to see a Sash & Gorget with a genteel Uniform, a Sword properly hung, a Hat cocked, peale - 1772 washington portrait 2 editPersons capable of holding Conversation where only common Sense was requisite to continue the Discourse,

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and a White Shirt, with any other than a black Leather Stock, were Matters of great Surprize and Admiration

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& which engaged Them all to give Us a polite Invitation to spend the Evening,

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& after to agree to keep Us Company which they had determined before not to do—agreeable to what they had practised with the other Provincial Troops.

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We have lost that common Appellation of Provincials, & are known here by the Style & Title of the Detachment of the Virga Regiment.”

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From 17 August 1757 letter Mercer wrote to GW while in South Caroline: http://founders.archives.gov/documents/Washington/02-04-02-0242

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Final Thoughts on the UNIFORM

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See Lt Col Adam Stephen’s actual uniform – http://amhistory.si.edu/militaryhistory/collection/object.asp?ID=808

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Following is from this link:

http://www.kronoskaf.com/syw/index.php?title=Virginia_Provincials

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1754 Uniform, all red . . . and 1755 Uniform with Blue

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Virginia_Provincials_1754_Uniform_PlateVirginia_Provincials_1755_Uniform_Plate

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And more about the British Army and Colonial Uniforms:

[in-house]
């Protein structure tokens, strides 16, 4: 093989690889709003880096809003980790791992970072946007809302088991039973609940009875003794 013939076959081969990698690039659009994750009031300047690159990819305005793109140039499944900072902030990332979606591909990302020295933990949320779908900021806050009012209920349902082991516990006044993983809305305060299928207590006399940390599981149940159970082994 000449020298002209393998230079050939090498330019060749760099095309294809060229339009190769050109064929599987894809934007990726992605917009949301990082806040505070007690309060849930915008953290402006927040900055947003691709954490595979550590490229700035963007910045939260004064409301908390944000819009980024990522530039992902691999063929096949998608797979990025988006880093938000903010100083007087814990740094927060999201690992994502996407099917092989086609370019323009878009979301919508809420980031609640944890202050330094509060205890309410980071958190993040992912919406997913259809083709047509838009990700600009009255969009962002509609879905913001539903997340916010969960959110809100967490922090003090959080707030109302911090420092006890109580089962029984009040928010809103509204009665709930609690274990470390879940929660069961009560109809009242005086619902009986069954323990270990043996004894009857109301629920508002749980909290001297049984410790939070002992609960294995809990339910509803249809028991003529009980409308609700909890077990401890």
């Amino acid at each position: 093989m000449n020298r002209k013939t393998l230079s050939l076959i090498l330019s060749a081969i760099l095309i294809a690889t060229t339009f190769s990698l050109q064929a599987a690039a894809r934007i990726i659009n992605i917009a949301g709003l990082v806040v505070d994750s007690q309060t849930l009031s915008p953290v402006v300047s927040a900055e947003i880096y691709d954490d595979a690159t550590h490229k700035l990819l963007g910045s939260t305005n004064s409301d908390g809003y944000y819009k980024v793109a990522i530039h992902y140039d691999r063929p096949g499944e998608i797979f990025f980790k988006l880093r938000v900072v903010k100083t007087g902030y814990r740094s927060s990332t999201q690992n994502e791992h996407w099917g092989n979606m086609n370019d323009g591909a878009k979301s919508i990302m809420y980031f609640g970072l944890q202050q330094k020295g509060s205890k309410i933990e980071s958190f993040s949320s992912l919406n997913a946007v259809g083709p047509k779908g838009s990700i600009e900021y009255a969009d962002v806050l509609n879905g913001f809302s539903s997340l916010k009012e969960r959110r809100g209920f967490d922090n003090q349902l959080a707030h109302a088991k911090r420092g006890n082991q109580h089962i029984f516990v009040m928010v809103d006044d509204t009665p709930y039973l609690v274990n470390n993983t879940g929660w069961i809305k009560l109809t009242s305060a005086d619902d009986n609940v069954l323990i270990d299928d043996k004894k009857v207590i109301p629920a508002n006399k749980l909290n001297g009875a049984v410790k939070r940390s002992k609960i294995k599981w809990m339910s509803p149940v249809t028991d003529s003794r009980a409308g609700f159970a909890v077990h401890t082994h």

http://www.kronoskaf.com/syw/index.php?title=British_Army

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Virginia Regiment

Supplies and uniform

http://web.hardynet.com/~gruber/varegt.htm

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LINKS to other related matters

Have not found this article, but there should be relevant information here:

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J. Paul Hudson, “Charles Willson Peale’s Silver Gorget,” Antiques, July 1961, pp. 50-51. – See more at: http://www.maineantiquedigest.com/stories/good-fellows-the-walpole-society/5478#notes

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Washington’s gorget, prominently featured in Charles Willson Peale‘s 1772 portrait of Colonel George Washington, was a metal collar designed to protect the throat of the wearer and Mrs. Peter had received the gorget at the division of her grandfather’s estate.[8] Quincy subsequently gave the gorget to the Washington Benevolent Society of Boston in Mrs. Peter’s name on April 13, 1813.[8][9][10]   from Wikipedia link

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Of another side interest of this portrait of a muslim: http://www.philamuseum.org/collections/permanent/319114.html